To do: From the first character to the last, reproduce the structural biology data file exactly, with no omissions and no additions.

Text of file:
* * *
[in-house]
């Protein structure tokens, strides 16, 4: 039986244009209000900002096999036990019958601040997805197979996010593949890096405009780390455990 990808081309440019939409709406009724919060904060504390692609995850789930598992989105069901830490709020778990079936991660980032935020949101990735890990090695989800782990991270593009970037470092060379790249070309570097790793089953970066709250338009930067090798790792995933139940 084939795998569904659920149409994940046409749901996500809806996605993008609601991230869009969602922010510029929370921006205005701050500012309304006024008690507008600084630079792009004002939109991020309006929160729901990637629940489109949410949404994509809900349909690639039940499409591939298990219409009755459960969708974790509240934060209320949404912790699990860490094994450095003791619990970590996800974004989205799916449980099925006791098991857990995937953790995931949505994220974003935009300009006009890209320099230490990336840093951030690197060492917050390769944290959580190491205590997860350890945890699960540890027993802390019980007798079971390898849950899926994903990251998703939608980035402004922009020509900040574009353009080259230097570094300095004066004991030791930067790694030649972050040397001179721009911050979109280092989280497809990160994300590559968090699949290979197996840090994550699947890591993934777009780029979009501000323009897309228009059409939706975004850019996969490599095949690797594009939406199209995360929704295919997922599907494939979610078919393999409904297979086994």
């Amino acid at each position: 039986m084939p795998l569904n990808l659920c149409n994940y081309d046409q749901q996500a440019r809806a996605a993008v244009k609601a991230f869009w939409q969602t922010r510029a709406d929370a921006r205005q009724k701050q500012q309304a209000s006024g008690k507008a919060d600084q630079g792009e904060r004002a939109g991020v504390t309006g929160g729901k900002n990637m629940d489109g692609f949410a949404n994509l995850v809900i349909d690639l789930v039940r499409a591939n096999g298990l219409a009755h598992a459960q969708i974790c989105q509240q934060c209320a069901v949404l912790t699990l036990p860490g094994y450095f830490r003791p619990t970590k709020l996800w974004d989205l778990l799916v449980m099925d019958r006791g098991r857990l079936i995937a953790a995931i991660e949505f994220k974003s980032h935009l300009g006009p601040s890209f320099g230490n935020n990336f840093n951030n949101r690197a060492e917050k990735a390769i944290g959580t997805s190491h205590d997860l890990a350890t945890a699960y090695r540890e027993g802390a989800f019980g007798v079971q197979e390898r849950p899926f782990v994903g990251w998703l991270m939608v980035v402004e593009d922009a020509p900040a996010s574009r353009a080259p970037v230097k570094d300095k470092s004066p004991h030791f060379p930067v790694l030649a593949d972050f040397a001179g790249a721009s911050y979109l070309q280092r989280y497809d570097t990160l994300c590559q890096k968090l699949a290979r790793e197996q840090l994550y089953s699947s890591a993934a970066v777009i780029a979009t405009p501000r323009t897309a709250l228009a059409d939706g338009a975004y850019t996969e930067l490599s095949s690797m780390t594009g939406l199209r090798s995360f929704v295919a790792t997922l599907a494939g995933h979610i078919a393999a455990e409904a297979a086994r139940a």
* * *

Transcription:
[in-house]
């Protein structure tokens, strides 16, 4: 039986244009209000900002096999036990019958601040997805197979996010593949890096405009780390455990 990808081309440019939409709406009724919060904060504390692609995850789930598992989105069901830490709020778990079936991660980032935020949101990735890990090695989800782990991270593009970037470092060379790249070309570097790793089953970066709250338009930067090798790792995933139940 084939795998569904659920149409994940046409749901996500809806996605993008609601991230869009969602922010510029929370921006205005701050500012309304006024008690507008600084630079792009004002939109991020309006929160729901990637629940489109949410949404994509809900349909690639039940499409591939298990219409009755459960969708974790509240934060209320949404912790699990860490094994450095003791619990970590996800974004989205799916449980099925006791098991857990995937953790995931949505994220974003935009300009006009890209320099230490990336840093951030690197060492917050390769944290959580190491205590997860350890945890699960540890027993802390019980007798079971390898849950899926994903990251998703939608980035402004922009020509900040574009353009080259230097570094300095004066004991030791930067790694030649972050040397001179721009911050979109280092989280497809990160994300590559968090699949290979197996840090994550699947890591993934777009780029979009501000323009897309228009059409939706975004850019996969490599095949690797594009939406199209995360929704295919997922599907494939979610078919393999409904297979086994």
């Amino acid at each position: 039986m084939p795998l569904n990808l659920c149409n994940y081309d046409q749901q996500a440019r809806a996605a993008v244009k609601a991230f869009w939409q969602t922010r510029a709406d929370a921006r205005q009724k701050q500012q309304a209000s006024g008690k507008a919060d600084q630079g792009e904060r004002a939109g991020v504390t309006g929160g729901k900002n990637m629940d489109g692609f949410a949404n994509l995850v809900i349909d690639l789930v039940r499409a591939n096999g298990l219409a009755h598992a459960q969708i974790c989105q509240q934060c209320a069901v949404l912790t699990l036990p860490g094994y450095f830490r003791p619990t970590k709020l996800w974004d989205l778990l799916v449980m099925d019958r006791g098991r857990l079936i995937a953790a995931i991660e949505f994220k974003s980032h935009l300009g006009p601040s890209f320099g230490n935020n990336f840093n951030n949101r690197a060492e917050k990735a390769i944290g959580t997805s190491h205590d997860l890990a350890t945890a699960y090695r540890e027993g802390a989800f019980g007798v079971q197979e390898r849950p899926f782990v994903g990251w998703l991270m939608v980035v402004e593009d922009a020509p900040a996010s574009r353009a080259p970037v230097k570094d300095k470092s004066p004991h030791f060379p930067v790694l030649a593949d972050f040397a001179g790249a721009s911050y979109l070309q280092r989280y497809d570097t990160l994300c590559q890096k968090l699949a290979r790793e197996q840090l994550y089953s699947s890591a993934a970066v777009i780029a979009t405009p501000r323009t897309a709250l228009a059409d939706g338009a975004y850019t996969e930067l490599s095949s690797m780390t594009g939406l199209r090798s995360f929704v295919a790792t997922l599907a494939g995933h979610i078919a393999a455990e409904a297979a086994r139940a």